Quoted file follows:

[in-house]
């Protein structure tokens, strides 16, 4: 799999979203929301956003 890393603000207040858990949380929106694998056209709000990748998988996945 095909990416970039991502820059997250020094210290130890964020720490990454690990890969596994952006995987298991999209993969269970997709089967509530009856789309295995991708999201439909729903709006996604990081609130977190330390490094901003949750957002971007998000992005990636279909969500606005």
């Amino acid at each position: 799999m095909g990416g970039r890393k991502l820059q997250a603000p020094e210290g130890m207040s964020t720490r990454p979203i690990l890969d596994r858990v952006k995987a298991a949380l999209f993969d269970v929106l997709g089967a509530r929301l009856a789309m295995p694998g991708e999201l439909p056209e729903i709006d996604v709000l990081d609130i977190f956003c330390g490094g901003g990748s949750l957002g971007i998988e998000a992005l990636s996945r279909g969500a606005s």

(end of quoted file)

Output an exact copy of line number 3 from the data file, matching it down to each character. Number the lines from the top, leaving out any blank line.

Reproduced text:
């Amino acid at each position: 799999m095909g990416g970039r890393k991502l820059q997250a603000p020094e210290g130890m207040s964020t720490r990454p979203i690990l890969d596994r858990v952006k995987a298991a949380l999209f993969d269970v929106l997709g089967a509530r929301l009856a789309m295995p694998g991708e999201l439909p056209e729903i709006d996604v709000l990081d609130i977190f956003c330390g490094g901003g990748s949750l957002g971007i998988e998000a992005l990636s996945r279909g969500a606005s």